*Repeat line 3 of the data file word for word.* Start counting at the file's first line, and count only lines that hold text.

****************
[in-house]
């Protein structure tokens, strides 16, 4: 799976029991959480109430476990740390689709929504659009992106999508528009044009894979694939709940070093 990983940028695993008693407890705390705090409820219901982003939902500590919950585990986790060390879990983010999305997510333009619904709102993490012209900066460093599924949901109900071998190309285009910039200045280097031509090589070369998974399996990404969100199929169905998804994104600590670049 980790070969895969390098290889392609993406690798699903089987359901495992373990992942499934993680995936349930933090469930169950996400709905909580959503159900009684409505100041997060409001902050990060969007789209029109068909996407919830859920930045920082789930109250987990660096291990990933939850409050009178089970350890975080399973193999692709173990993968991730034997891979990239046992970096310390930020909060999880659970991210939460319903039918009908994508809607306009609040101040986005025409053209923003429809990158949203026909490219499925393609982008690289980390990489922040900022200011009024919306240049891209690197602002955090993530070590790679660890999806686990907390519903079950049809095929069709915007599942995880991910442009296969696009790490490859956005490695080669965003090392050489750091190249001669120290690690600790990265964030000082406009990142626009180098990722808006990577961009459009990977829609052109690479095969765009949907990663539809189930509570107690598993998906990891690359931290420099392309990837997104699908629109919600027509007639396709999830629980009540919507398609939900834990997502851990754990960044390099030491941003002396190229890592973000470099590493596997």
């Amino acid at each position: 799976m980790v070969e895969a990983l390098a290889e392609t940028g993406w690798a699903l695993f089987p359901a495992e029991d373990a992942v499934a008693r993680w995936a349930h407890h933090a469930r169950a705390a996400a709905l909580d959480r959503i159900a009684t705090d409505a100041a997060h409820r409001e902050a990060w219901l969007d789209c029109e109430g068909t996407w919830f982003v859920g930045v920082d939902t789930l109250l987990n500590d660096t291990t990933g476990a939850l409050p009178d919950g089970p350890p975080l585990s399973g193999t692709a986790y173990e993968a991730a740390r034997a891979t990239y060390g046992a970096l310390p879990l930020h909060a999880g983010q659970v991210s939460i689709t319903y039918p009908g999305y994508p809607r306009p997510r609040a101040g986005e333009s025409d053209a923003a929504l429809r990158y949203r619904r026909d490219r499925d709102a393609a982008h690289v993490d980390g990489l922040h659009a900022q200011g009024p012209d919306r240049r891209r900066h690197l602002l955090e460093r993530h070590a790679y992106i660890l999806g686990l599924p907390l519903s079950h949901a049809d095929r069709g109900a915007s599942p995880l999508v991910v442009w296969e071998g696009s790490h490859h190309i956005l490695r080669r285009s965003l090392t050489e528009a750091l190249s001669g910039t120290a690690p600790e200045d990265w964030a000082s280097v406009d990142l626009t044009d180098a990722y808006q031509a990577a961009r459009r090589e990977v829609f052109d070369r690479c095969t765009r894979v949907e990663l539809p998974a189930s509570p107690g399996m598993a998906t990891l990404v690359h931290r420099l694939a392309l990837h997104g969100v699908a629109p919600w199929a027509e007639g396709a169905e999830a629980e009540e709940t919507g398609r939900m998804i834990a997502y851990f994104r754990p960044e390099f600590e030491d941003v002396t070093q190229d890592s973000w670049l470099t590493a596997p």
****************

């Amino acid at each position: 799976m980790v070969e895969a990983l390098a290889e392609t940028g993406w690798a699903l695993f089987p359901a495992e029991d373990a992942v499934a008693r993680w995936a349930h407890h933090a469930r169950a705390a996400a709905l909580d959480r959503i159900a009684t705090d409505a100041a997060h409820r409001e902050a990060w219901l969007d789209c029109e109430g068909t996407w919830f982003v859920g930045v920082d939902t789930l109250l987990n500590d660096t291990t990933g476990a939850l409050p009178d919950g089970p350890p975080l585990s399973g193999t692709a986790y173990e993968a991730a740390r034997a891979t990239y060390g046992a970096l310390p879990l930020h909060a999880g983010q659970v991210s939460i689709t319903y039918p009908g999305y994508p809607r306009p997510r609040a101040g986005e333009s025409d053209a923003a929504l429809r990158y949203r619904r026909d490219r499925d709102a393609a982008h690289v993490d980390g990489l922040h659009a900022q200011g009024p012209d919306r240049r891209r900066h690197l602002l955090e460093r993530h070590a790679y992106i660890l999806g686990l599924p907390l519903s079950h949901a049809d095929r069709g109900a915007s599942p995880l999508v991910v442009w296969e071998g696009s790490h490859h190309i956005l490695r080669r285009s965003l090392t050489e528009a750091l190249s001669g910039t120290a690690p600790e200045d990265w964030a000082s280097v406009d990142l626009t044009d180098a990722y808006q031509a990577a961009r459009r090589e990977v829609f052109d070369r690479c095969t765009r894979v949907e990663l539809p998974a189930s509570p107690g399996m598993a998906t990891l990404v690359h931290r420099l694939a392309l990837h997104g969100v699908a629109p919600w199929a027509e007639g396709a169905e999830a629980e009540e709940t919507g398609r939900m998804i834990a997502y851990f994104r754990p960044e390099f600590e030491d941003v002396t070093q190229d890592s973000w670049l470099t590493a596997p």